Renewable Energy Slowly Replacing Coal in the United States

Devon Energy pic
Devon Energy
Image: devonenergy.com

An energy lawyer, Duke Ligon of Oklahoma City is the senior vice president of Devon Energy. Focused on renewable energy in the United States, Duke Ligon of Oklahoma City has been involved in domestic energy policy planning, responsible for the growth in renewable energy.

As renewable energy continues to gain market share in terms of total power generated in the United States, carbon-emitting coal’s contribution is fast depreciating.

Wind and solar accounted for over two-thirds of new electricity generation in the United States in 2015 The remainder was dominated by cheap natural gas made popular by hydraulic fracturing. This marked the second year in a row that US investment in renewable sources vastly outpaced investment in fossil fuels.

Cheap wind energy has contributed immensely to the rise of renewable energy. The cost of wind energy has reduced by two-thirds in six years, largely because of the falling cost of wind turbines, effectively making it the lowest-cost source of energy.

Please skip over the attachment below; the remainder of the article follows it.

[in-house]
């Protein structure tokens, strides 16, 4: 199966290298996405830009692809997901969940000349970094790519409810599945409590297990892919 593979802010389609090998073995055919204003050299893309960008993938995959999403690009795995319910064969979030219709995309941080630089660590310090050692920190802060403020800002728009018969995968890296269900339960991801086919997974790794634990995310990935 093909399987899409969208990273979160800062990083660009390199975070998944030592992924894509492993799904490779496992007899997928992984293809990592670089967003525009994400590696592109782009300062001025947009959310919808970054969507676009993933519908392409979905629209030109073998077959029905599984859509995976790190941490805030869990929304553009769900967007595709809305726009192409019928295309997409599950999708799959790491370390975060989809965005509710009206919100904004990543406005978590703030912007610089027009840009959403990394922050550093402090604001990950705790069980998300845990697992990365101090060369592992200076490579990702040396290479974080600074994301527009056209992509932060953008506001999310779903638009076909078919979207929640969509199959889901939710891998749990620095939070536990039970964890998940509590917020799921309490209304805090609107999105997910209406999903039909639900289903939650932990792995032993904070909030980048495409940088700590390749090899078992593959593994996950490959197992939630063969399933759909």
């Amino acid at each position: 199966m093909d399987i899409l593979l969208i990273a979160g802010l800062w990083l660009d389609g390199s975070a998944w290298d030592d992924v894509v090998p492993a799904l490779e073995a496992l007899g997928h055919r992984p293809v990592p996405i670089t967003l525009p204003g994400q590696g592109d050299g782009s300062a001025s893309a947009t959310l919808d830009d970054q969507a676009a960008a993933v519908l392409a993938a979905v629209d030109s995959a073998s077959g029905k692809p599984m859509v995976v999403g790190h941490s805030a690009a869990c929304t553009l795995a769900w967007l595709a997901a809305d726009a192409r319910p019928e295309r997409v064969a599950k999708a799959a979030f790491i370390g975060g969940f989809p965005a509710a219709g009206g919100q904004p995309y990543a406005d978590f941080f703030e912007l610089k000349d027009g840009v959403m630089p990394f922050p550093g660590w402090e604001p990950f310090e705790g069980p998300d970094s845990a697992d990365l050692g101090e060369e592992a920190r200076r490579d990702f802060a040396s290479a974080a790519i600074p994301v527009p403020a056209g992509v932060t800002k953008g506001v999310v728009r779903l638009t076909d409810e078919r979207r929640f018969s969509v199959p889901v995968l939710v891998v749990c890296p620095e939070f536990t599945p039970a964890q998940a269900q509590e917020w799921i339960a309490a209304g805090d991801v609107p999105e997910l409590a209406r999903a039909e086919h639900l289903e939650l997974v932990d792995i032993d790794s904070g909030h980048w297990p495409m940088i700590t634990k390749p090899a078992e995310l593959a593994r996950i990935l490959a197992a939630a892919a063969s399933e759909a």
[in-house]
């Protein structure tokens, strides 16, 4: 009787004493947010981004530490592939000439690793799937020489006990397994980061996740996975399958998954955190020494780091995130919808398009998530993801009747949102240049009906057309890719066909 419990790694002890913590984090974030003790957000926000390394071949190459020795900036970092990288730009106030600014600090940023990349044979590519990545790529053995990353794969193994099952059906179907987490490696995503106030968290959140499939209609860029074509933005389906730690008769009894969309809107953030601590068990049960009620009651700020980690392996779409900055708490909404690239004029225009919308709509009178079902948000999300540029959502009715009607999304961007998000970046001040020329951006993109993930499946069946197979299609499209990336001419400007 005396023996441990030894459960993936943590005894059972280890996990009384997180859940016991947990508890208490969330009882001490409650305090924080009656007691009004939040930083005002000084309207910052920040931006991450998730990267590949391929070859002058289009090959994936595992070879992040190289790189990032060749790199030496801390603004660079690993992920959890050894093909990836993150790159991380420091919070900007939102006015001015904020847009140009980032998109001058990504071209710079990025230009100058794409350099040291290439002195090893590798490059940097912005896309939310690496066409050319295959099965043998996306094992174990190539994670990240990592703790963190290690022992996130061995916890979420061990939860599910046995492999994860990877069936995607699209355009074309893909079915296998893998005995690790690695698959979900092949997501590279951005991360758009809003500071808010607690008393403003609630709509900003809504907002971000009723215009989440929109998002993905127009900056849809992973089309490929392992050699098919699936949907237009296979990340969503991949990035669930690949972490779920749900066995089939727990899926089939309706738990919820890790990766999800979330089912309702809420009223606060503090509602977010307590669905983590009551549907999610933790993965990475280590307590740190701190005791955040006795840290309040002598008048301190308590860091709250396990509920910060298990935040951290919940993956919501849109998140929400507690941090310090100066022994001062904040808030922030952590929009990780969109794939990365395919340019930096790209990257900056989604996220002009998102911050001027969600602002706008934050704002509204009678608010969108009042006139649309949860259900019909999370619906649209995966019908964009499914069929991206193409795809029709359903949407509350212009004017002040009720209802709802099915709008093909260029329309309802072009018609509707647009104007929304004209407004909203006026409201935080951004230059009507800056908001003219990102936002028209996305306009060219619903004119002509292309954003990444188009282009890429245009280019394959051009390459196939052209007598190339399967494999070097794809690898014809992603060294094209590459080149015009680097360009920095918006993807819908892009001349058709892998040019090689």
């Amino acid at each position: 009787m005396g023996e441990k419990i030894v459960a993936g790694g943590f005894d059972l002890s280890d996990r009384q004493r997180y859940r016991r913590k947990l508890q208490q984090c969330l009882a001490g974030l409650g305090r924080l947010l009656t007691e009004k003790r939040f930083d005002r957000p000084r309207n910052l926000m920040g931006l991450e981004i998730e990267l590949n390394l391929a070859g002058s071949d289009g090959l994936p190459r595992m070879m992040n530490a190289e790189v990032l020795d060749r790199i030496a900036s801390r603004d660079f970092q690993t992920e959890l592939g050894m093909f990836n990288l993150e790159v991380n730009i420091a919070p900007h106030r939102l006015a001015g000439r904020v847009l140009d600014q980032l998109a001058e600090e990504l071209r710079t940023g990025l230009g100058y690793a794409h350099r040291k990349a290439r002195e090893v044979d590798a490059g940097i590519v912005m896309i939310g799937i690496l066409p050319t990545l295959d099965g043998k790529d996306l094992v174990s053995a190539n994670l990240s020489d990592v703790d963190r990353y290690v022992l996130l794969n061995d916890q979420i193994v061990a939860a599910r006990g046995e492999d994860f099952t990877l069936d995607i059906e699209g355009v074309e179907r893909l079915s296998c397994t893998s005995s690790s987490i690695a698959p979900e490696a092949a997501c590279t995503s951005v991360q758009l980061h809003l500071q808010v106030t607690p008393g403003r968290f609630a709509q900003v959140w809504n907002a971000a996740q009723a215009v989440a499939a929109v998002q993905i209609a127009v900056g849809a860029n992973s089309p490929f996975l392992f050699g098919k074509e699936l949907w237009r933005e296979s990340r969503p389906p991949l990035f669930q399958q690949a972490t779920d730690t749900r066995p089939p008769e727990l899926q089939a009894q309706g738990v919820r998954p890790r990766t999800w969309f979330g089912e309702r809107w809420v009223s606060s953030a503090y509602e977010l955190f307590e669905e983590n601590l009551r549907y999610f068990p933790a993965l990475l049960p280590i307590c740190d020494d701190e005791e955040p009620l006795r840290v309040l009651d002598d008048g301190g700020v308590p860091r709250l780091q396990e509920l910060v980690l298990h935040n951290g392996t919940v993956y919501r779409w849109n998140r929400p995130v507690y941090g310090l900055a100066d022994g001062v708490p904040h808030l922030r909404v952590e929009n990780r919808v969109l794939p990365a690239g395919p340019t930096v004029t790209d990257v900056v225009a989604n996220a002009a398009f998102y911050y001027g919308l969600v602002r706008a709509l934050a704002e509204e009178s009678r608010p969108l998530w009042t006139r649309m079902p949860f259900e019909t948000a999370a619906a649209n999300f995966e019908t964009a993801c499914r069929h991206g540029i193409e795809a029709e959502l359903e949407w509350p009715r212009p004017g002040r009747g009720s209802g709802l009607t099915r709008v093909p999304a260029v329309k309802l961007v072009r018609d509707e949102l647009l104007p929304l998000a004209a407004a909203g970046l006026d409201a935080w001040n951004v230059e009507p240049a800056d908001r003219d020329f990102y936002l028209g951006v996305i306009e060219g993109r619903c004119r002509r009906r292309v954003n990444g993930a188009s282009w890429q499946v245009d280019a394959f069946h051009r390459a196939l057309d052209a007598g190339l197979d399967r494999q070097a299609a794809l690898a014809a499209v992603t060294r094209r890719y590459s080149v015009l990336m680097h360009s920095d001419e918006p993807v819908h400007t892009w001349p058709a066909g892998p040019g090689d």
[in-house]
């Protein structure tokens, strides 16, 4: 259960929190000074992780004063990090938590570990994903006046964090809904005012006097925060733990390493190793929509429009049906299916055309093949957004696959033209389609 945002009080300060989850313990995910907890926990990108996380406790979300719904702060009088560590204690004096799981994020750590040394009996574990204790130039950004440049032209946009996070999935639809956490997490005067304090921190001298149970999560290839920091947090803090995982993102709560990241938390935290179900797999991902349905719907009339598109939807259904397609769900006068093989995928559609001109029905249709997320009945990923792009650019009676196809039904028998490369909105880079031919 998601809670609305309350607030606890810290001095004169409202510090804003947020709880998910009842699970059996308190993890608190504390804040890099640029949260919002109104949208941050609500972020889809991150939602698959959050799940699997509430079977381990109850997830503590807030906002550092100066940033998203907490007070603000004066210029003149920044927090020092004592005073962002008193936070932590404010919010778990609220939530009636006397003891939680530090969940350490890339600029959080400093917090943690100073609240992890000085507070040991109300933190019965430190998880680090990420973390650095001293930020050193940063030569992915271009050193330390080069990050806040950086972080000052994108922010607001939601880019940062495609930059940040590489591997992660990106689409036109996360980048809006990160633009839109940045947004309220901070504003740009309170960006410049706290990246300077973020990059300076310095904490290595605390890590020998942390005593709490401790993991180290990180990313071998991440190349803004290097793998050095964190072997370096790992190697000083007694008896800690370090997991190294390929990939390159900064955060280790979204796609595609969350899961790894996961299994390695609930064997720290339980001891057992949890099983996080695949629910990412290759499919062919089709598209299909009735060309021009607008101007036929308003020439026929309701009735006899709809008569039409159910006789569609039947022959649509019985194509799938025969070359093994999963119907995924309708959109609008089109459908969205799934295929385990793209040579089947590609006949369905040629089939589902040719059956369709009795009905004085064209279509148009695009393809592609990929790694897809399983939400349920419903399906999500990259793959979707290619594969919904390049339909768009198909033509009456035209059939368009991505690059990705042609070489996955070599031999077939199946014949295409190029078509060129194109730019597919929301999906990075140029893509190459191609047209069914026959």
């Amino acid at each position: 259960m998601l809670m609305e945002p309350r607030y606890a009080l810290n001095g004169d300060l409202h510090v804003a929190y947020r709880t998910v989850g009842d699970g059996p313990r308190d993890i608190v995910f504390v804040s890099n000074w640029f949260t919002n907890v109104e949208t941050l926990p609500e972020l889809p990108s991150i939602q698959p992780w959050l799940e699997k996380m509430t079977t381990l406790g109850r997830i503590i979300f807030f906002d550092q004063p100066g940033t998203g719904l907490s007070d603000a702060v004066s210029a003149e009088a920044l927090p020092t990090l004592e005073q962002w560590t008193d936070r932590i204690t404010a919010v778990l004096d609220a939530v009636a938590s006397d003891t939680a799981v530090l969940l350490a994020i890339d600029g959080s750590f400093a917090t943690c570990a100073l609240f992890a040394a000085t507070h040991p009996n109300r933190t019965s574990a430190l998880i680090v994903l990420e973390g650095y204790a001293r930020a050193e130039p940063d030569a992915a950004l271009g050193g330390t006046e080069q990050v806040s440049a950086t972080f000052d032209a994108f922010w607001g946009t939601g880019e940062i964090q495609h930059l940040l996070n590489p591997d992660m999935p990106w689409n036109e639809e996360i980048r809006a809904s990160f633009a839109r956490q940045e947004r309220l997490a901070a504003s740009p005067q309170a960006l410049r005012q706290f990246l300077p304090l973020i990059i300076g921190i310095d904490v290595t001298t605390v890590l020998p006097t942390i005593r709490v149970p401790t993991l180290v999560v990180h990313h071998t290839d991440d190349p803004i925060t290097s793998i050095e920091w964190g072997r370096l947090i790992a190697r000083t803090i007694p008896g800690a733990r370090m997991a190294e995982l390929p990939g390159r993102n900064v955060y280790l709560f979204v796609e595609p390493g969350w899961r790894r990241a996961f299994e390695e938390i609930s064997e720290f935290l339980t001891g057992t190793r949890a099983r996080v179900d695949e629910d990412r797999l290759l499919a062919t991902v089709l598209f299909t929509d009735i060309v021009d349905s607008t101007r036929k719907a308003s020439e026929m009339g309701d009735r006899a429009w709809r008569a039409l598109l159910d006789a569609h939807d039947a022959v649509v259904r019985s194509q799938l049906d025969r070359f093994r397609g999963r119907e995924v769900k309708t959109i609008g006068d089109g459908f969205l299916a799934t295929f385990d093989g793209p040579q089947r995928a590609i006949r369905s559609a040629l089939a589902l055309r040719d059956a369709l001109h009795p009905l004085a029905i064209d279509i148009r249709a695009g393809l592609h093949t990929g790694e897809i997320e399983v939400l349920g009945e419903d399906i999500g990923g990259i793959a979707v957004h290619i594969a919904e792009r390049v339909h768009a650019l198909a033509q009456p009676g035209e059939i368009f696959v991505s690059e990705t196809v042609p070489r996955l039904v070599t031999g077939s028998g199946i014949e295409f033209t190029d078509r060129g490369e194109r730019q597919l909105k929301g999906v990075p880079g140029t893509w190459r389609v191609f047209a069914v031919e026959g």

In the Great Plains and Sun Belt regions of the United States, private equity investment is constructing massive renewable energy projects alongside laying out hundreds of miles of transmission lines. With 48,800 wind turbines already in operation, powering an estimated 20 million homes, the United States is already a leader in wind energy globally. It is estimated that by 2030, wind energy will account for 20 percent of the country’s electricity.

All the while coal energy has dropped drastically from generating half of the energy in the United States to only a third. As more coal companies file for bankruptcy protection, coal mines now employ an estimated 56,700 Americans, a tenth of what they used to employ at their peak.

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